Where does the iSeries fit in the job market recovery?
The iSeries had the big crash in 2002. It started in 2001 -- Y2K was over and we started seeing layoffs. [The Sept. 11 terrorist attacks] 9/11 and the extension of the unemployment benefits contributed to the delay in the recovery. A lot of people didn't take the initiative until their unemployment ran out. But many of those people at that stage did not come back into the iSeries world.
We're seeing an increasing graying of our workforce in the iSeries world. We've more than doubled the percentage of players with 25 years experience or more -- operators, programmers and managers -- since 1999. The reason this age shift is occurring is because we're not hiring entry-level people. Is there a market for entry-level iSeries workers now?
I'd give a qualified, but enthusiastic yes. As you come into a recovery phase, like we are now starting, companies go to the campuses to add staff to their companies. The second thing is they go after the people with five-to-10 years experience, backfilling where they've been incredibly lean.
In the iSeries world, people with two-to-four years experience are now being clamored for at the low end. But guess what -- nobody hired entry-level people after 1998, so they are not there. If the recovery continues -- and you have to put that qualifier in there -- that bodes well for entry-level hires. Are there any other factors that make it a good job market for entry-level workers?
The 65,000 cap on H-1B visas has already been reached for 2006, so there will be no more H-1B visas issued for the year. Any companies that were late in the planning process have no choice. If they want cheap labor they're going to have to go to the campus. Where would college students get an iSeries education?
You have to do some sleuthing. There has been a huge drop in the number of schools offering the iSeries education. And that's because the employers stopped hiring at the end of the 1990s. The schools aren't dumb. If you're paying instructors and you have two people in class, the class gets dropped.
There are connections through Rochester, [Minn.], at IBM to find out where classes are still being offered. It's scattered. Could a college student get by with a general computer science background and learn the iSeries through coursework or other means?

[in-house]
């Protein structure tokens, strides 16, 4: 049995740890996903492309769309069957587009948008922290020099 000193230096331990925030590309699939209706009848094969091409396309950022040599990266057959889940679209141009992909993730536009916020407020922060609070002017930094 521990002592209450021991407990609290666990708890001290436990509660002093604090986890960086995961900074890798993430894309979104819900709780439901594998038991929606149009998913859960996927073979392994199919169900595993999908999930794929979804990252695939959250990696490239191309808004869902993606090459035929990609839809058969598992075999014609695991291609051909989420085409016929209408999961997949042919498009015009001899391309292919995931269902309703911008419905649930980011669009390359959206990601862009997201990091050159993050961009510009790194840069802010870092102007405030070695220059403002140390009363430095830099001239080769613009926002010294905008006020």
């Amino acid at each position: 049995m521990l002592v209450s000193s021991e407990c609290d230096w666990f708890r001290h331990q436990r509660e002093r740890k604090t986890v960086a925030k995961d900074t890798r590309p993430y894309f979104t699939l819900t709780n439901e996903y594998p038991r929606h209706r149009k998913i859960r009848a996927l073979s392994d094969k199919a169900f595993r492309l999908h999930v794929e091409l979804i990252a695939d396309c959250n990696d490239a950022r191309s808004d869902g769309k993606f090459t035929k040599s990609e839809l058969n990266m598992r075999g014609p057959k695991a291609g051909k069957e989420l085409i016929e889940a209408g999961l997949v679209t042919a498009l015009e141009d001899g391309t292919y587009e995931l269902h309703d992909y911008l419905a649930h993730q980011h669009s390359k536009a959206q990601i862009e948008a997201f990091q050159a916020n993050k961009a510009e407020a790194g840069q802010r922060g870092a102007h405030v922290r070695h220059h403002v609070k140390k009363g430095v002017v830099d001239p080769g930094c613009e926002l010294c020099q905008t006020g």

There are all kinds of resources out there from California Software [Corp.] and their counterparts. So with a little bit of work you can get the resources.
In the early System/38 days of the platform, they had very general IT educational backgrounds and they learned it on the job. They learned it in the user groups. You got a manual and started playing. Do you think the System i5 revamp will help the job market?
If IBM and the business partners start putting new iSeries boxes in new accounts, then [yes]. [System i5] will very likely help IBM's earnings -- that's a no-brainer. The encouraging news is a much improved, lower price point [on System i5] for the small business. Is there anything else happening in the market that might affect iSeries pros?
An encouraging thing from a hiring standpoint is watching the pendulum swing between packaged solutions versus in-house solutions. We've got some interesting evidence to suggest that we're starting to swing back toward in-house solutions again. Really?
Think about it. If everybody has the same software package, how can IT be a competitive advantage? Companies are figuring that out.
Think about how much work is involved every time a vendor does a software upgrade. IT shops spend hundreds of thousands of hours making sure they can plug in the existing modules as they evolve over time. I'm seeing a lot of clients now where the vendor software is almost shelf-ware because they can't upgrade any longer because it's too heavily customized. Are there certain skills beyond iSeries basics that companies value right now, like service-oriented architecture experience?
Things like that show up on the wish list, but they are not typically make or break items. It's not as if a person wouldn't get to the final interview without having SOA [service-oriented architecture] or SQL skills. The thing I'm hearing more from end users is more about the person's ability to understand the business of the business.
I have a client that I'm working with right now, that when we get the job filled they're going to have that person out on the production floor for 10 days learning the business before they ever come into the IT department. The CIO [chief information officer] needs that person to understand all of the interesting, unique things the company is doing and to understand how they add value. You're not going to write good code -- you're not going to design a good system -- if you don't understand that.
The other thing is individuals with multiple skills, bilingual if you will. Anything that would be Web or front-end related is going to be a plus on most job opportunities. Are some geographic markets hotter than others?
If you're locked in and only want to work in Grand Rapids, [Mich.], or Detroit, you've got a problem because they've been hard hit with the auto sector downturn. On the other hand, if you're going to Phoenix, you've got opportunity because of the sheer mass of people moving into six or seven key southern states. The other growth area would be New York and New Jersey. You could even broaden that to include the Washington, D.C., to Boston corridor.
Let us know what you think about the story; e-mail: Matt Stansberry, News Editor
Nate Viall is president of Nate Viall and Associates, a Midwest iSeries recruiting and national industry research firm located in Des Moines, Iowa.